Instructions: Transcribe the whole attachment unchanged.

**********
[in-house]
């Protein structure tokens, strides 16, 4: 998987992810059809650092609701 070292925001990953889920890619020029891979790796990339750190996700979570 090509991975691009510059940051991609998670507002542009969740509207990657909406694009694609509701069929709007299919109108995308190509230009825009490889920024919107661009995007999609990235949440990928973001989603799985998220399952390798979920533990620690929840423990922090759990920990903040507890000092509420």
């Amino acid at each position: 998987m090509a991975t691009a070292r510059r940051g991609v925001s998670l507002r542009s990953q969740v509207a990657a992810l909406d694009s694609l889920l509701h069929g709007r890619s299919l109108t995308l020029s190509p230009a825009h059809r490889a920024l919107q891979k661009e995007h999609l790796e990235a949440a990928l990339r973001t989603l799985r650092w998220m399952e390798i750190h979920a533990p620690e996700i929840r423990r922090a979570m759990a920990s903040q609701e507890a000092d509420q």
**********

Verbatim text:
[in-house]
């Protein structure tokens, strides 16, 4: 998987992810059809650092609701 070292925001990953889920890619020029891979790796990339750190996700979570 090509991975691009510059940051991609998670507002542009969740509207990657909406694009694609509701069929709007299919109108995308190509230009825009490889920024919107661009995007999609990235949440990928973001989603799985998220399952390798979920533990620690929840423990922090759990920990903040507890000092509420």
């Amino acid at each position: 998987m090509a991975t691009a070292r510059r940051g991609v925001s998670l507002r542009s990953q969740v509207a990657a992810l909406d694009s694609l889920l509701h069929g709007r890619s299919l109108t995308l020029s190509p230009a825009h059809r490889a920024l919107q891979k661009e995007h999609l790796e990235a949440a990928l990339r973001t989603l799985r650092w998220m399952e390798i750190h979920a533990p620690e996700i929840r423990r922090a979570m759990a920990s903040q609701e507890a000092d509420q």